Longer Looks: Cassidy-Graham; A Man-Made Epidemic & A Single-Payer Failure
Each week, KHN's Shefali Luthra finds interesting reads from around the Web.
Republicans Really Could Repeal Obamacare This Time
So why are we going through this exercise again? For two reasons. First, Cassidy and Graham have been persistent. Senate Majority Leader Mitch McConnell, who had essentially said the party was done with attempting to repeal Obamacare after the most recent failed effort in July, is reportedly at least open to spending this week seeing if the bill can pass. Second, this may be Republicans’ last opportunity to repeal Obamacare — at least for a while. (Perry Bacon Jr., 9/18)
GOP Senators Are Rushing To Pass Graham-Cassidy. We Asked 9 To Explain What It Does.
The stakes of the Republican rush to repeal and replace Obamacare could hardly be higher. The GOP has less than two weeks to pass a repeal-and-replace plan before their budget reconciliation instructions expire, and the insurance of tens of millions of Americans hangs in the balance. Vox conducted the interviews with nine Republican senators throughout the Capitol and Russell Senate Office Building on Tuesday. (Jeff Stein, 9/20)
Jimmy Kimmel Live:
Jimmy Kimmel On Bill Cassidy’s Health “Care” Bill
Jimmy shares his thoughts on Senators Bill Cassidy and Lindsey Graham’s new health “care” bill including why it doesn’t pass Cassidy’s “Jimmy Kimmel Test.” Video. (9/19)
Kimmel followed up with these comments during his Wednesday show.
A Simple Fix For Obamacare: Make Boomers Pay More
The dramatic collapse of the Republicans’ Senate health care bill in July put an end, for now, to talk of repealing the Affordable Care Act. And it’s raised the possibility that lawmakers might take to heart the admonition of their colleague, Arizona Republican Sen. John McCain, to seek targeted fixes to the problems in the health care marketplace that both Republicans and Democrats acknowledge. One of the biggest problems is that many people making too much money to qualify for government subsidies still cannot afford to buy insurance. Those middle class and upper middle class Americans who don’t get insurance from their employers are the 2010 law’s biggest losers. (Shawn Zeller, 9/18)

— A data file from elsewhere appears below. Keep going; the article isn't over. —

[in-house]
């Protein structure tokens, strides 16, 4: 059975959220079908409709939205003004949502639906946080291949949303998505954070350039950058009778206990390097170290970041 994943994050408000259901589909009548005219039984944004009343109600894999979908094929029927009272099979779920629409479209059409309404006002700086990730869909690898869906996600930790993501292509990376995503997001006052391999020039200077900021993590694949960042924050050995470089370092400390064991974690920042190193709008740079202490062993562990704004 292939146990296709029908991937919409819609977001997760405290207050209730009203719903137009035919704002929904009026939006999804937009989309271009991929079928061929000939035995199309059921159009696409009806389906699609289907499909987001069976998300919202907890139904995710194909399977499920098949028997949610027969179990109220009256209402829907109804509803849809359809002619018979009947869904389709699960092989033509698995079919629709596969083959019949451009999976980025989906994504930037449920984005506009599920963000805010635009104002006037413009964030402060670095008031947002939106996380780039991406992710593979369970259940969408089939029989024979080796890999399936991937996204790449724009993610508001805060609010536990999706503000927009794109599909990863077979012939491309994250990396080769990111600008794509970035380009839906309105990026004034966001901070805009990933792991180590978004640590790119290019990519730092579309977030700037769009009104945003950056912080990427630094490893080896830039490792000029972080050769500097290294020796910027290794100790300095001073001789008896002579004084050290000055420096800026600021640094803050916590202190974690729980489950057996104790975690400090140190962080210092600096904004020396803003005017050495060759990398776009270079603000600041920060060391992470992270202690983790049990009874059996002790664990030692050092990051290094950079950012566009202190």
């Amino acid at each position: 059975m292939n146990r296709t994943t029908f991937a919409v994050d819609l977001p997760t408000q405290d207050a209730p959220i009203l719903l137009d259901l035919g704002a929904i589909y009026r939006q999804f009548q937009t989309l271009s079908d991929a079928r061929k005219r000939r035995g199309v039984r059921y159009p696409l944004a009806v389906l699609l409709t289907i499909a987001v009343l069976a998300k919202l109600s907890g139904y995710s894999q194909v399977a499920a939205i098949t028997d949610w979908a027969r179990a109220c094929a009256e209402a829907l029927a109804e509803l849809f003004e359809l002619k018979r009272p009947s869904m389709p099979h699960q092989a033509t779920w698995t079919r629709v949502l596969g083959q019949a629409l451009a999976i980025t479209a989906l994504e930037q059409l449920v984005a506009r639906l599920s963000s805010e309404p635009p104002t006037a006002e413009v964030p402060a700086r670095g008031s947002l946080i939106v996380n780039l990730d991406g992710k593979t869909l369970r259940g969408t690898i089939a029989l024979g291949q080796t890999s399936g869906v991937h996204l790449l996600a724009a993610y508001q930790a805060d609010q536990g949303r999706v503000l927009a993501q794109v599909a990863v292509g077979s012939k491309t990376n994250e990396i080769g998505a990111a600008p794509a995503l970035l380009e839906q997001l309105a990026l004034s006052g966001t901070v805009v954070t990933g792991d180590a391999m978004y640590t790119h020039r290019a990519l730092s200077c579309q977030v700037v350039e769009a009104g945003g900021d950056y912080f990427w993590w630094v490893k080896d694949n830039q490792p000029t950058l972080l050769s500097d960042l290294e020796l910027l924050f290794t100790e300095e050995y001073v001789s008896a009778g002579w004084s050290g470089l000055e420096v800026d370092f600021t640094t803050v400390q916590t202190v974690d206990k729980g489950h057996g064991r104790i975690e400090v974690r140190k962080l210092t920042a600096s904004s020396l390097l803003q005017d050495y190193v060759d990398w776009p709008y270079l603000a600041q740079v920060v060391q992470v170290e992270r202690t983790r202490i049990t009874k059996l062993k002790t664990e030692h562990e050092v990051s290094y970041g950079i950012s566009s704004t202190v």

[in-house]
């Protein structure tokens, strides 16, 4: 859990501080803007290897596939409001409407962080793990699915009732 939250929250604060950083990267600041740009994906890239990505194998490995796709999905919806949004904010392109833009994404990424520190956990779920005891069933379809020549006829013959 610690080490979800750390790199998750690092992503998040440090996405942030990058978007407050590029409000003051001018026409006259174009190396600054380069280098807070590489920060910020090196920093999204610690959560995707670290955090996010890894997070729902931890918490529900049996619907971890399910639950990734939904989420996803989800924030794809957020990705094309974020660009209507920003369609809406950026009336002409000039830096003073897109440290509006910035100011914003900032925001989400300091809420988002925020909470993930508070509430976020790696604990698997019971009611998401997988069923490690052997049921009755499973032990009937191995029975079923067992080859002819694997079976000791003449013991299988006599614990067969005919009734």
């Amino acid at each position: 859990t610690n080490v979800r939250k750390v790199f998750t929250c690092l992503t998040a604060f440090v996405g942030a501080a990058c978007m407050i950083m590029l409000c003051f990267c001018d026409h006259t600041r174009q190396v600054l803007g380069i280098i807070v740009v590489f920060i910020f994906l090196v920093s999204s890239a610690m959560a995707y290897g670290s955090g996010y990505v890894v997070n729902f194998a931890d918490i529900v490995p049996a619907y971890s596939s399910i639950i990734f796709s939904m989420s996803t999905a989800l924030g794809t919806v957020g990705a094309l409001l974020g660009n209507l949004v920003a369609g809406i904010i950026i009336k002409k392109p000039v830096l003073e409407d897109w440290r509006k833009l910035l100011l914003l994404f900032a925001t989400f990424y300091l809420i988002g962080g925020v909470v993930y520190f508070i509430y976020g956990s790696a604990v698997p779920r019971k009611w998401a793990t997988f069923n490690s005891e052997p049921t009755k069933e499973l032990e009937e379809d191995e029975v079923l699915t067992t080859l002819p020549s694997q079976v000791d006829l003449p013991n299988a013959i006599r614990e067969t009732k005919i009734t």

New York Magazine:
A New Last Chance
Monica Halem calls it the “fertility train.” Every woman who embarks on a cycle of in vitro fertilization is familiar with the ride: the multiple cycles of hormonal stimulation, the pain of the injections, the discomfort and the bloating; then the delicate harvest of eggs to be fertilized outside the body, and the anxious wait for genetic testing on the embryos to make sure they have the right number of chromosomes before they are transferred back; and then, if all of the embryo tests come back abnormal, or the embryos don’t implant, or the pregnancy ends prematurely in miscarriage, the process starts all over again. (Stephen Hall, 9/17)
The Huffington Post:
San Diego's Hepatitis Outbreak Is A Man-Made Disaster
The outbreak has killed 16 people and infected 421 since November, ravaging San Diego’s large homeless and illicit drug-using population. It could eventually cost the county health department up to a million dollars, a local health official estimated. But San Diego could have avoided its hepatitis A crisis — or at least ensured it didn’t get this bad — if its homeless residents had better access to housing and the city provided the services they need to stay healthy, activists and public health experts say. (Dana Liebelson and Lauren Weber, 9/19)
Single-Payer Health Care Failed Miserably In Colorado Last Year. Here’s Why.
On the day the state of Colorado voted for Hillary Clinton over Donald Trump by about 5 points, voters there also rejected a ballot measure to enact a state-based single-payer system by an astounding margin of 79 percent to 21 percent. Amendment 69, the Colorado Creation of ColoradoCare System Initiative, would have created a system in which all Coloradans would gain insurance through a tax-funded government insurance program. Private health insurers would have been rendered obsolete. (Dylan Matthews, 9/14)